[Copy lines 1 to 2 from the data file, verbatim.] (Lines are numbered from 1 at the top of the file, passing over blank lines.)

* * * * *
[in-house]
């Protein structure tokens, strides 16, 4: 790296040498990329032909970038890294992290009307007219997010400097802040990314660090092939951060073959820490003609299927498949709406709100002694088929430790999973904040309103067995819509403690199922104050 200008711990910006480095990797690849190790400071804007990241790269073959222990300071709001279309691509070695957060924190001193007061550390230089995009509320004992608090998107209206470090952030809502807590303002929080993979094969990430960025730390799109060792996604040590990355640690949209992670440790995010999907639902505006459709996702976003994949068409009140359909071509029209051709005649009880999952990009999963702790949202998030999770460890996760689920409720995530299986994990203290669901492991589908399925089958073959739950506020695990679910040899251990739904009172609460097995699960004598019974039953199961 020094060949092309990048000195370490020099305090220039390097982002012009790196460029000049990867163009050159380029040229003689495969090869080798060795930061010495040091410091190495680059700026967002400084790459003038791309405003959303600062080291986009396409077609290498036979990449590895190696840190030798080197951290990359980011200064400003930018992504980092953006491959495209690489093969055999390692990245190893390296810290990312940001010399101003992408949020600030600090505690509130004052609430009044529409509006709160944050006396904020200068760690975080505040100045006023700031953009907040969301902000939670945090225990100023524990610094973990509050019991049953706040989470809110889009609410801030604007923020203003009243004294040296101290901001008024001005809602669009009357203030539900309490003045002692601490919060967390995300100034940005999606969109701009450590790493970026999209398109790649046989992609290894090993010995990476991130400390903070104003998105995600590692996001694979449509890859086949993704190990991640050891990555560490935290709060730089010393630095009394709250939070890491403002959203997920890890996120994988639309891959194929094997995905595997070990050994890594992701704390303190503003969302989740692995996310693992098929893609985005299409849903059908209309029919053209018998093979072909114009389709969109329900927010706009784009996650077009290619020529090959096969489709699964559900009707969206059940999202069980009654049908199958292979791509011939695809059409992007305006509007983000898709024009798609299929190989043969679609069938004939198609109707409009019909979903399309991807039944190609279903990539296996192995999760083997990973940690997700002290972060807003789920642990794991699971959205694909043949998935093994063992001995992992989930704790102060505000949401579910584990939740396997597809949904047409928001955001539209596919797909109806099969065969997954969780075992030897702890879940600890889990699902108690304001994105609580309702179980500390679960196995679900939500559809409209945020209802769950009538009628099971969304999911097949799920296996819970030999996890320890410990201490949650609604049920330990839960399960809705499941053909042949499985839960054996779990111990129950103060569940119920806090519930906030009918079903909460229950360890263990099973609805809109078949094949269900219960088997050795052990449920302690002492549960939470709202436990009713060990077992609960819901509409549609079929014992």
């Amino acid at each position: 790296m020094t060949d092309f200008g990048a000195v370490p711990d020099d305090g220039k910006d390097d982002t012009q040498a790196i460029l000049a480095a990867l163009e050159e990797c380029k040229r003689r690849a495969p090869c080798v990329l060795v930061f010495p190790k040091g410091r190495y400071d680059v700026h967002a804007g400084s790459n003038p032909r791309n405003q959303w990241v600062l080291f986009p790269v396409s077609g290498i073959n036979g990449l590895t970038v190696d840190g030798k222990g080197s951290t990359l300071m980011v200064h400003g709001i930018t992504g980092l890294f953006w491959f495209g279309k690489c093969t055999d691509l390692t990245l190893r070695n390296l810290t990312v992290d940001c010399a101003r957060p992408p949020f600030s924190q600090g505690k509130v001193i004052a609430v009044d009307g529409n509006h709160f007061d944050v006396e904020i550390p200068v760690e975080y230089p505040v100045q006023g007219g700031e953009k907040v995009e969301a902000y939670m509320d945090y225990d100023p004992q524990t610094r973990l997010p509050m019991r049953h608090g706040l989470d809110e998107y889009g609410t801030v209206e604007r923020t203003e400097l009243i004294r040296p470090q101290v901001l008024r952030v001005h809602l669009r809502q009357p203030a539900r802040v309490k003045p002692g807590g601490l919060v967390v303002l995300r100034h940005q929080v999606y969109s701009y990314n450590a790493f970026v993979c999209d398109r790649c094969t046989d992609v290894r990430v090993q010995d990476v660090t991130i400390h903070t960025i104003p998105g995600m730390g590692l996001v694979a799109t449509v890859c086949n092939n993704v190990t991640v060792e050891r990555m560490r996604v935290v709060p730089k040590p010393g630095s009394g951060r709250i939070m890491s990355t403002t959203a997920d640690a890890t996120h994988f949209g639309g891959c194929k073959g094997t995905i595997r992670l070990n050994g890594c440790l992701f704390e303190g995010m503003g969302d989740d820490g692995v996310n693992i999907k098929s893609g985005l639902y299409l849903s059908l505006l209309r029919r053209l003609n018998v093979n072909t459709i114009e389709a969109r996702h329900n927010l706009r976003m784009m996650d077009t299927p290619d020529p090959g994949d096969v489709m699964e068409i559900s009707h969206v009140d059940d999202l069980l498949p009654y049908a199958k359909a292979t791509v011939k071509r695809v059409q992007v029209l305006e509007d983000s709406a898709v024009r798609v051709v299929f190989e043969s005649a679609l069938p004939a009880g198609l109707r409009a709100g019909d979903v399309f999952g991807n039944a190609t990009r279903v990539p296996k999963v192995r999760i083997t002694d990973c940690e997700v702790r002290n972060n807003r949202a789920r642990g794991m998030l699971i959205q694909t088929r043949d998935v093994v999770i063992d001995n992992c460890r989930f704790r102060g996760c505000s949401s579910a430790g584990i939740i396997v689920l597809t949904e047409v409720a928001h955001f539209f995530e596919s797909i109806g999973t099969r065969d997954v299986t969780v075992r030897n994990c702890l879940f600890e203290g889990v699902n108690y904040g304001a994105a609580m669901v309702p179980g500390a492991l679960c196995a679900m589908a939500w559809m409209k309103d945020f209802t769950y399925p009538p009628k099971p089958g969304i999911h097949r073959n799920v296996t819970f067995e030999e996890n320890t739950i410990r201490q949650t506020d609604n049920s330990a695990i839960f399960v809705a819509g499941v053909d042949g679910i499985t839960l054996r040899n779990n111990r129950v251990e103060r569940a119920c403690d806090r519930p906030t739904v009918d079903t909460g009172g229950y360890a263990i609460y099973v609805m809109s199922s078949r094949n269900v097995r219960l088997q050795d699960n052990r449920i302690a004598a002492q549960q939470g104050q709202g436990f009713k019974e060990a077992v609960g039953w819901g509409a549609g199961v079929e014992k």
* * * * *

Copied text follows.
[in-house]
């Protein structure tokens, strides 16, 4: 790296040498990329032909970038890294992290009307007219997010400097802040990314660090092939951060073959820490003609299927498949709406709100002694088929430790999973904040309103067995819509403690199922104050 200008711990910006480095990797690849190790400071804007990241790269073959222990300071709001279309691509070695957060924190001193007061550390230089995009509320004992608090998107209206470090952030809502807590303002929080993979094969990430960025730390799109060792996604040590990355640690949209992670440790995010999907639902505006459709996702976003994949068409009140359909071509029209051709005649009880999952990009999963702790949202998030999770460890996760689920409720995530299986994990203290669901492991589908399925089958073959739950506020695990679910040899251990739904009172609460097995699960004598019974039953199961 020094060949092309990048000195370490020099305090220039390097982002012009790196460029000049990867163009050159380029040229003689495969090869080798060795930061010495040091410091190495680059700026967002400084790459003038791309405003959303600062080291986009396409077609290498036979990449590895190696840190030798080197951290990359980011200064400003930018992504980092953006491959495209690489093969055999390692990245190893390296810290990312940001010399101003992408949020600030600090505690509130004052609430009044529409509006709160944050006396904020200068760690975080505040100045006023700031953009907040969301902000939670945090225990100023524990610094973990509050019991049953706040989470809110889009609410801030604007923020203003009243004294040296101290901001008024001005809602669009009357203030539900309490003045002692601490919060967390995300100034940005999606969109701009450590790493970026999209398109790649046989992609290894090993010995990476991130400390903070104003998105995600590692996001694979449509890859086949993704190990991640050891990555560490935290709060730089010393630095009394709250939070890491403002959203997920890890996120994988639309891959194929094997995905595997070990050994890594992701704390303190503003969302989740692995996310693992098929893609985005299409849903059908209309029919053209018998093979072909114009389709969109329900927010706009784009996650077009290619020529090959096969489709699964559900009707969206059940999202069980009654049908199958292979791509011939695809059409992007305006509007983000898709024009798609299929190989043969679609069938004939198609109707409009019909979903399309991807039944190609279903990539296996192995999760083997990973940690997700002290972060807003789920642990794991699971959205694909043949998935093994063992001995992992989930704790102060505000949401579910584990939740396997597809949904047409928001955001539209596919797909109806099969065969997954969780075992030897702890879940600890889990699902108690304001994105609580309702179980500390679960196995679900939500559809409209945020209802769950009538009628099971969304999911097949799920296996819970030999996890320890410990201490949650609604049920330990839960399960809705499941053909042949499985839960054996779990111990129950103060569940119920806090519930906030009918079903909460229950360890263990099973609805809109078949094949269900219960088997050795052990449920302690002492549960939470709202436990009713060990077992609960819901509409549609079929014992």